When you work with Azure IoT Hub, it is not always easy to tell what will happen when you reach the limits of IoT Hub and what to do when you reach those limits. As a reminder, recall that the scale of IoT Hub is defined by its tier and the number of units in the tier. There are three paying tiers, besides the free tier:
Although these tiers make it clear how many messages you can send, other limits such as the amount of messages per second cannot be seen here. To have an idea about the amount of messages you can send and the sustained throughput see https://azure.microsoft.com/en-us/documentation/articles/iot-hub-scaling/#device-to-cloud-and-cloud-to-device-message-throughput
The specific burst performance numbers can be found here: https://azure.microsoft.com/en-us/documentation/articles/iot-hub-devguide-quotas-throttling/. Typically, the limit you are concerned with is the amount of device-to-cloud sends which are as follows:
- S1: 12/sec/unit (but you get at least 100/sec in total; not per unit obviously); 10 units give you 120/sec and not 100+120/sec
- S2: 120/sec/unit
- S3: 6000/sec/unit
Now suppose you think about deploying 300 devices which send data every half a second. What tier should you use and how many units? It is clear that you need to send 600 messages per second so 5 units of S2 will suffice. You could also take 50 units of S1 for the same performance and price. With 5 units of S2 though, you can send more messages.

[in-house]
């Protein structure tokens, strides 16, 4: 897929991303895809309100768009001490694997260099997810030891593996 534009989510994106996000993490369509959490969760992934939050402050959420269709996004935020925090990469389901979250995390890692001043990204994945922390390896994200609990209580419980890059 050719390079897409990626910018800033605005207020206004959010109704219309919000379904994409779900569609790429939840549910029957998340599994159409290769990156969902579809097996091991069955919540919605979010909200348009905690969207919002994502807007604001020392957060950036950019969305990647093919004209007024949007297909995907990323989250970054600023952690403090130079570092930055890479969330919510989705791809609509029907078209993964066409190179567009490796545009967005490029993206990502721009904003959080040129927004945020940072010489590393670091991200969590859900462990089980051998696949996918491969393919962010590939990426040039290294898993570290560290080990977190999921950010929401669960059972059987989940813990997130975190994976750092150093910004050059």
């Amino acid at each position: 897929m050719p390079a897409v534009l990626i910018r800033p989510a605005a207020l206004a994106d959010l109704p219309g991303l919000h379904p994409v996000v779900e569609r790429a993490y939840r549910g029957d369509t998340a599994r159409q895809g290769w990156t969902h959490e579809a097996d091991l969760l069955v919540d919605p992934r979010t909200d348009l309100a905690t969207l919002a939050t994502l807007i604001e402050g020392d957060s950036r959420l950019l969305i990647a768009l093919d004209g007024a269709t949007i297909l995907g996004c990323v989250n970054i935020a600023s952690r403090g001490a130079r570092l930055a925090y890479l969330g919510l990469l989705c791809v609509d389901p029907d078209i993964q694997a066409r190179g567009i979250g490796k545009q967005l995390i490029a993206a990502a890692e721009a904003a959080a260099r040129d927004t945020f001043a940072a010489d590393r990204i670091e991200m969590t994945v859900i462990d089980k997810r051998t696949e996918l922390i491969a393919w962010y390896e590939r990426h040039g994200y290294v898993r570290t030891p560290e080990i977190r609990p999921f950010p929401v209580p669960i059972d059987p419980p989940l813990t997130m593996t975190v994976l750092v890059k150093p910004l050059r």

Now it would be nice to test the above in advance. At ThingTank we use Docker containers for this and we schedule them with Rancher, a great and easy to use Docker orchestration tool. If you want to try it, just use the container you can find on Docker Hub or the new Docker Store (still in beta). Just search for gbaeke and you will find the following container:
If you want to check out the code (warning: written hastily!), you can find it on GitHub here: https://github.com/xyloscloudservices/docker-itproceed. It is a simple NodeJs script that uses the Azure IoT Hub libraries to create a new device in the registry with a GUID for the name. Afterwards, the code sends a simple JSON payload to IoT Hub every half a second.
To use the script, start it as follows with three parameters:
app.js IoT_Hub_Short_Name IoT_Hub_Connection_String millis
Note: the millis parameter is the amount of milliseconds to wait between each send
Now you can run the containers in Rancher (for instance). I won’t go into the details how to add Docker Hosts to Rancher and how to create a new Stack (as they call it). Alternatively, you can run the containers on Azure Container Service or similar solutions.
In the PowerBI chart below, you see the eventcount every five seconds which is around 420-440 events which is a bit lower than expected for one S1 unit:
Note: the spike you see happens after the launch of 300 containers; throttling quickly kicks in
When switched to 5 S2 units, the graph looks as follows:
You see the eventcount jump to 3000 (near the end) which is what you would expect (300 containers send 600 messages per second = 3000 messages per 5 seconds which is possible with 5 S2 units that deliver 120 messages/sec/unit)
You really need to think if you want to send data every half a second or second. For our ThingTank Air Quality solution, we take measurements every second but aggregate them over a minute at the edge. Sending every minute with 5 S2 units would amount to thousands of devices before you reach the limits of IoT Hub!